Presidential son-in-law and top White House adviser Jared Kushner lacks the clearance necessary to view the nation’s most closely-guarded secrets. The revelation was reported by The Washington Post.
It is the latest development in a story that has drawn out for nearly two years as Kushner has struggled to achieve, and maintain, the security clearances necessary to review the nation’s most sensitive security material.
Kushner’s security clearance was reinstated in May, but only to “top secret” status according to the report. He has not been granted approval to review “sensitive compartmented information,” or SCI, information. Top Secret/SCI is the nation’s highest level security information and it usually contains U.S. intelligence sources and surveillance methods. Access to it is determined by the CIA.
Kushner’s security issues have their roots in revelations that a senior White House aide had abused both his ex-wives. Those revelations became public in February. The White House contended they had become aware of the allegations only then, but subsequent congressional testimony from FBI Director Christopher Wray contradicted that account. According to Wray, the FBI notified the White House of the allegations last year.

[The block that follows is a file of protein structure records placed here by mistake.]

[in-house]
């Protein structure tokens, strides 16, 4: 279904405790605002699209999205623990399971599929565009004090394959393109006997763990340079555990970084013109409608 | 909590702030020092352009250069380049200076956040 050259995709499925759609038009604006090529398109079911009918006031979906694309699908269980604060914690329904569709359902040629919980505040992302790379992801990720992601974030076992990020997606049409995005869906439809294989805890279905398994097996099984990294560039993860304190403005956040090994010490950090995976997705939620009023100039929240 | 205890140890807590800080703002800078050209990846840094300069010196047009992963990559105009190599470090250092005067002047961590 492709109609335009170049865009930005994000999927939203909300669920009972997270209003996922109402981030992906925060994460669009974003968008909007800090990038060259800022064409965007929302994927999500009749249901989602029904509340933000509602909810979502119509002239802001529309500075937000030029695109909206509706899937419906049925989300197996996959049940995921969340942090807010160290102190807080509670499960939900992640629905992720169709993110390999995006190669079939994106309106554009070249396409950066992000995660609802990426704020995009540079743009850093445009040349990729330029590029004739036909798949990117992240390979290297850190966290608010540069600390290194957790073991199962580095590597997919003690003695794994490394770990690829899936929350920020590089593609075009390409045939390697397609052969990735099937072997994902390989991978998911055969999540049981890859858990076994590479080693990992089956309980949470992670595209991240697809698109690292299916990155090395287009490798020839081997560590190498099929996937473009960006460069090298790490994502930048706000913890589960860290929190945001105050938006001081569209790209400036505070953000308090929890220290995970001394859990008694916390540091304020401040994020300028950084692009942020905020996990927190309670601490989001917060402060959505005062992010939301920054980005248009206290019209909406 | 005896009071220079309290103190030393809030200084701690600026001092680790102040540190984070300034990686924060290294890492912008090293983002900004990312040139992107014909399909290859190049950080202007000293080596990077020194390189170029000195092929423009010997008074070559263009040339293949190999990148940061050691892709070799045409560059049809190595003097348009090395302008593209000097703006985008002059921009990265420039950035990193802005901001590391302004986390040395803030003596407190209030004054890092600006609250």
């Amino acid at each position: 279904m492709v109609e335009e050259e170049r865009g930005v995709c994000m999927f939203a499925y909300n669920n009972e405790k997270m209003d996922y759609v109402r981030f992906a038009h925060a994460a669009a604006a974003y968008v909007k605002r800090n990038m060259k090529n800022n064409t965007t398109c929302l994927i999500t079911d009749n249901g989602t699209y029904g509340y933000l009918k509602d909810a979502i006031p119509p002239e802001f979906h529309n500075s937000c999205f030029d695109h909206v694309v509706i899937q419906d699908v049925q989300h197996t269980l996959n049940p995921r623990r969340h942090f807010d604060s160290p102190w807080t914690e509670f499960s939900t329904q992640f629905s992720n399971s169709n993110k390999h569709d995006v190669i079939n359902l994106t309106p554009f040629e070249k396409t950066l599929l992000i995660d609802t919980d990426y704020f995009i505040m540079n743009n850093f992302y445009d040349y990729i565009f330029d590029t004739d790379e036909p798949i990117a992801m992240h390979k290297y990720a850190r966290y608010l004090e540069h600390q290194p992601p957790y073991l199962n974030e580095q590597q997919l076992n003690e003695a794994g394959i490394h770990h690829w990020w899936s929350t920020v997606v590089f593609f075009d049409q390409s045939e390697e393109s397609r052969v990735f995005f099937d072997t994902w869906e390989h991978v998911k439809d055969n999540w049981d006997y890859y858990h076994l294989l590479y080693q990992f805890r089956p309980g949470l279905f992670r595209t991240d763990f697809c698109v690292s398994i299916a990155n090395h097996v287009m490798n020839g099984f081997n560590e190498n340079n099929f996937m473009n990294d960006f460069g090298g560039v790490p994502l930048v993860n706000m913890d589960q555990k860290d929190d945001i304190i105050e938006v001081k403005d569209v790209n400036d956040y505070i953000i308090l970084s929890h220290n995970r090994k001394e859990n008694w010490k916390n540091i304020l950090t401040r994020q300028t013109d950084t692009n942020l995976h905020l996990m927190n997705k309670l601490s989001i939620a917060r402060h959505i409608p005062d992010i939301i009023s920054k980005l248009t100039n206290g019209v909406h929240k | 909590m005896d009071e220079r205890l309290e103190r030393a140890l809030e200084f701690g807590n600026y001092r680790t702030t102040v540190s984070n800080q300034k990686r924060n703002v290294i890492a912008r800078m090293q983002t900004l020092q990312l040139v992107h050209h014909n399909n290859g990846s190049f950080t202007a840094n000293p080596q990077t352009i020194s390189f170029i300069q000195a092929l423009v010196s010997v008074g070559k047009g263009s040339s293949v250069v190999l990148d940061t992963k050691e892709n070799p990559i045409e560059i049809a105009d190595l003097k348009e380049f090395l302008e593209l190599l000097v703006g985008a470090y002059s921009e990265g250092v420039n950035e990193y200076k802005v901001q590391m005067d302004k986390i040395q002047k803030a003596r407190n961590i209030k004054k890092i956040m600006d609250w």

The aide, White House Staff Secretary Rob Porter, had been operating under a partial security clearance the entire time he at the White House. The abuse allegations were part of the reason Porter’s security clearance was being held up.
Subsequent analysis revealed that over 100 officials working in the White House, and elsewhere in the Trump administration, were doing so without permanent security clearances. Forty-seven of them, including White House Counsel Don McGahn, First Daughter Ivanka Trump and her husband, Jared Kushner, reported directly to the President.
In the wake of the scandal White House Chief of Staff John Kelly announced new, stricter rules regarding security clearances and who got them. Under the new initiatives, Kelly revoked top clearances for anyone whose background check had been pending since June 1, 2017 or earlier.
The cutoff was largely seen as targeting Kushner specifically as he initially failed to disclose dozens of contacts he had with foreign business and governmental actors on standard disclosure forms. He subsequently amended his submission, but that process meant that his background information was submitted later in June 2017, well after Kelly’s cutoff.
The reasons for Kushner’s downgrade remain unclear but according to sources close to Kushner he still retains the levels of clearance necessary to do his job.
“After a review done in the normal course by career officials, Mr. Kushner was given his permanent White House clearances in May, and has access to all the materials and information he needs to do the domestic and international work the president has asked him to do,” his attorney Abbe Lowell told The Post.
Photo by Chairman of Joint Chiefs of Staff